Put this in context: we are the wealthiest nation on Earth, and according to Amnesty, our pregnancy outcomes rank 50th among nations. This was not the case in the first half of the 20th century, when midwife-assisted home birth was common. Today, fewer than 1% of babies are born anywhere but in a hospital. As many rural hospitals have closed their maternity wings to save cost, many rural mothers have no access to any kind of birthing assistance at all. Do you think, perhaps, there might be a connection between the lack of midwives and the high rate of birth-related problems in America? and also a connection to the higher rate of C-sections performed? And it's all so hospitals and doctors can make more money.

"America's the greatest land of all." It must be so: the late great Dinah Shore sang it, advertising Chevrolet. I suppose that modern truth-in-advertising laws would require a list of qualifiers similar to those on drug ads. The banning of certified midwifery would surely be among those qualifiers.


  1. I gave birth to my daughter in Paris in a University Clinic, where of course there were midwives: more midwives than obstetricians.
    But the medicalization of birth is so extreme, that the moment you get to the hospital, they cover you with various measuring equipment: they are not capable of “clinical” perception of the situation, i.e. hands, stethoscope to hear the baby etc.
    Only in the last minute I was able to avoid C-section; however, needed or non, I was “cut”.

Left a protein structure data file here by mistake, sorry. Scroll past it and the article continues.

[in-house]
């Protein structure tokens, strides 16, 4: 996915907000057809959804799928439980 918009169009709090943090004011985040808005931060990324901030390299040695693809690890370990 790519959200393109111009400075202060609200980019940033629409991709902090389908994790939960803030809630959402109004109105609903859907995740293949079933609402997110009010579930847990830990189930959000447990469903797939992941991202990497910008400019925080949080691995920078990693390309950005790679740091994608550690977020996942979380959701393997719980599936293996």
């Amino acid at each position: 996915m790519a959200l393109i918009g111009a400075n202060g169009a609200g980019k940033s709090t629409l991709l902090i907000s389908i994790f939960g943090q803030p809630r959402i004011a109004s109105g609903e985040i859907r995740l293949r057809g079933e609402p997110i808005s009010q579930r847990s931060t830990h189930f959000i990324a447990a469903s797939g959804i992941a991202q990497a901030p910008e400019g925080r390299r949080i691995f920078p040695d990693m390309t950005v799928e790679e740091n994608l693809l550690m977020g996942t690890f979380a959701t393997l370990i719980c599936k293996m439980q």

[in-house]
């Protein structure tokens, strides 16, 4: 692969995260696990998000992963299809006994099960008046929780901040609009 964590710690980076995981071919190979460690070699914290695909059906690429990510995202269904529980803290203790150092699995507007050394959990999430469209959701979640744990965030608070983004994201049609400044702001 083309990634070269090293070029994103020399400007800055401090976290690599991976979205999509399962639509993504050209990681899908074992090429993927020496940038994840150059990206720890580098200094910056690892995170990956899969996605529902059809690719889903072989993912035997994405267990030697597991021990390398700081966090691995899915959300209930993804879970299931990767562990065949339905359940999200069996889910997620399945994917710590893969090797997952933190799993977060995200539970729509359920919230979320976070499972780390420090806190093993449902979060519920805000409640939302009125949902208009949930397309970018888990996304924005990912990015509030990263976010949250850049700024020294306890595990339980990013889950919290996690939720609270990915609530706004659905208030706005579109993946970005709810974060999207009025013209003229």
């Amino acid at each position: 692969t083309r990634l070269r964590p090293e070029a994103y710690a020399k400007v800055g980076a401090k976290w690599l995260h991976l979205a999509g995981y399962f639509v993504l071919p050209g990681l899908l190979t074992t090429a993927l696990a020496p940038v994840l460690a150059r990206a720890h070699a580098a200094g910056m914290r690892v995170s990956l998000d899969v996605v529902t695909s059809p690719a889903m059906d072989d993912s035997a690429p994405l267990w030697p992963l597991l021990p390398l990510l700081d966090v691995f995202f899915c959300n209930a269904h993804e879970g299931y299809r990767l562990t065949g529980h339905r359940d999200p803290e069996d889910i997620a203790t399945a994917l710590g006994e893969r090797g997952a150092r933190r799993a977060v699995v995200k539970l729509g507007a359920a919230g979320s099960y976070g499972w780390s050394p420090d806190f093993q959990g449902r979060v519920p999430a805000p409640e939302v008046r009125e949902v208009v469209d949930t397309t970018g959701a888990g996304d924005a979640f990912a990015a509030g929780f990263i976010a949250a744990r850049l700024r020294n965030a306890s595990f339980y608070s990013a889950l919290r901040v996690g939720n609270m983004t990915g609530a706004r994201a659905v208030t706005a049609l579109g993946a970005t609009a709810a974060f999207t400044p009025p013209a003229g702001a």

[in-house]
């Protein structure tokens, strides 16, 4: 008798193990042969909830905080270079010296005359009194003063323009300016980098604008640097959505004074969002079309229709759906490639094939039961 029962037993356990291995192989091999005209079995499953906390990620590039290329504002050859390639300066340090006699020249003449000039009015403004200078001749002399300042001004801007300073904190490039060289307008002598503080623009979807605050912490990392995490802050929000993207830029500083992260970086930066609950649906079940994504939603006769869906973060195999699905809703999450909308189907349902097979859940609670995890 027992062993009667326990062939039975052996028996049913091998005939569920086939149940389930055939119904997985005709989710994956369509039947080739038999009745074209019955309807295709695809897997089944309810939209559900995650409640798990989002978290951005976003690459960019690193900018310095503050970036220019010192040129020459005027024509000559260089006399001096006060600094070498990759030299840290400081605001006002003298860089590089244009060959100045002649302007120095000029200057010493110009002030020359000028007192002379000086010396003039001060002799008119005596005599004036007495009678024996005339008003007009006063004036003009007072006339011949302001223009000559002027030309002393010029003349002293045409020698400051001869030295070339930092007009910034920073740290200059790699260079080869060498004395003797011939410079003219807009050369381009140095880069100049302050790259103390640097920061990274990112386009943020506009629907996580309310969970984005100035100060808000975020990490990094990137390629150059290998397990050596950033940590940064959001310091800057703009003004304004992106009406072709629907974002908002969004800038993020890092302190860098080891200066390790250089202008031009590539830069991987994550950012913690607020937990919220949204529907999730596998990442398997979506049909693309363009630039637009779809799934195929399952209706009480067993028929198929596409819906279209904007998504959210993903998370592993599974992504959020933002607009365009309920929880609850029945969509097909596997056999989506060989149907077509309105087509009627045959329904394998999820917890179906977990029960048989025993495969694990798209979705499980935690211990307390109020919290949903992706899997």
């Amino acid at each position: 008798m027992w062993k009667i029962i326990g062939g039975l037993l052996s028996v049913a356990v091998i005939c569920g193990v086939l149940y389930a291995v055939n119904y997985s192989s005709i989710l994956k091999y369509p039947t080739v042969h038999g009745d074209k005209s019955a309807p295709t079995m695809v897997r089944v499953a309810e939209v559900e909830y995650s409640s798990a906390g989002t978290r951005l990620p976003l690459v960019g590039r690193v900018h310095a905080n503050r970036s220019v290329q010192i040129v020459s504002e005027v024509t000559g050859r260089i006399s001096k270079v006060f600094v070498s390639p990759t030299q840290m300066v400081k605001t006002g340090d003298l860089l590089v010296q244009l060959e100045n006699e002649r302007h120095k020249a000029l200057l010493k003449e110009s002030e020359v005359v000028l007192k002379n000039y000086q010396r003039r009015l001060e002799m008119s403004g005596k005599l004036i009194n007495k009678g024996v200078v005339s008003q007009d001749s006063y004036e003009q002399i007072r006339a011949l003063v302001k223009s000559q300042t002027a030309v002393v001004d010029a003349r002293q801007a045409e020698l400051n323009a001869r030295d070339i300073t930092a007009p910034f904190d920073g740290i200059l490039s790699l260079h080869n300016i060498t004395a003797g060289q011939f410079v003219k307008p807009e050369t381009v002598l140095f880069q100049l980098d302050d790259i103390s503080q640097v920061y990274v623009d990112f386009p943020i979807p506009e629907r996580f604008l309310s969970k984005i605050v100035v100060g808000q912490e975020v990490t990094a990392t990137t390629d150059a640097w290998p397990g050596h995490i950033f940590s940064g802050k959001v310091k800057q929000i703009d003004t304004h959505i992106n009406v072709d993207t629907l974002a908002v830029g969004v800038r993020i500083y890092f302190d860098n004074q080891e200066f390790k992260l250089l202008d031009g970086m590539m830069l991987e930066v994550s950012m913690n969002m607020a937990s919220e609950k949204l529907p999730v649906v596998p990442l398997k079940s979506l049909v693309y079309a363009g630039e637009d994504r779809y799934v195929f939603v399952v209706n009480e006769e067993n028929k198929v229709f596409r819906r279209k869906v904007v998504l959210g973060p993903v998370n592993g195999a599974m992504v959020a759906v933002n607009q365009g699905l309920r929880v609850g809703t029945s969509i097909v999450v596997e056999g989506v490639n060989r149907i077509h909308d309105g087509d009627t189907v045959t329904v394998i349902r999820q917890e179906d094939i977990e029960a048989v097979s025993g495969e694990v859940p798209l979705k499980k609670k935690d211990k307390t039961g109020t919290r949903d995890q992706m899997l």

I had been in Paris for less than a year: yet it had been extremely difficult to give birth in a foreign language.
    In Greece, more than 75% of babies are delivered by C-section: obstetricians terribly need the money!

  2. Enfant, it must have been a nightmare to give birth in a country other than your own, in a language you didn't yet speak.

    I don't care whether the OBs need the money: we absolutely must receive exactly the medical care we need, no more and no less. America is similar; there's a lot of picking of people's pockets when they need care. Somehow that must stop. I don't know how, but somehow we must stop it.

  3. One thing to note is that it doesn't matter what the socio-economic class or what nation you are looking at, women of African origin die in childbirth more often than women of European origin. This is true even in nations like Britain that have universal healthcare -- women of African origin are at least four times more likely to die in childbirth there than women of European origin. Nobody is sure why this is true, it doesn't appear to be a matter of income level (even middle-class black women die at a higher rate than middle-class white women), but it is true in every nation that has been studied where there is a significant black population. The fact that 12.6% of Americans are of African origin has clear implications for how many Americans die in childbirth, and accounts for a significant

    That said, we're spending three times as much on healthcare as Britain is spending, and achieving roughly the same outcomes. Clearly the system is broken. I would not, however, blame the destruction of midwifery for the issue of maternal mortality, because Britain uses midwives (who receive the same training as nurses) as the primary caregiver for prenatal maternal care, with an obstetrician on call if problems are detected, yet has similar issues with maternal mortality of minority women.

    - Badtux the Medical Penguin

  4. For the language I was doing well, it was the special jargon ...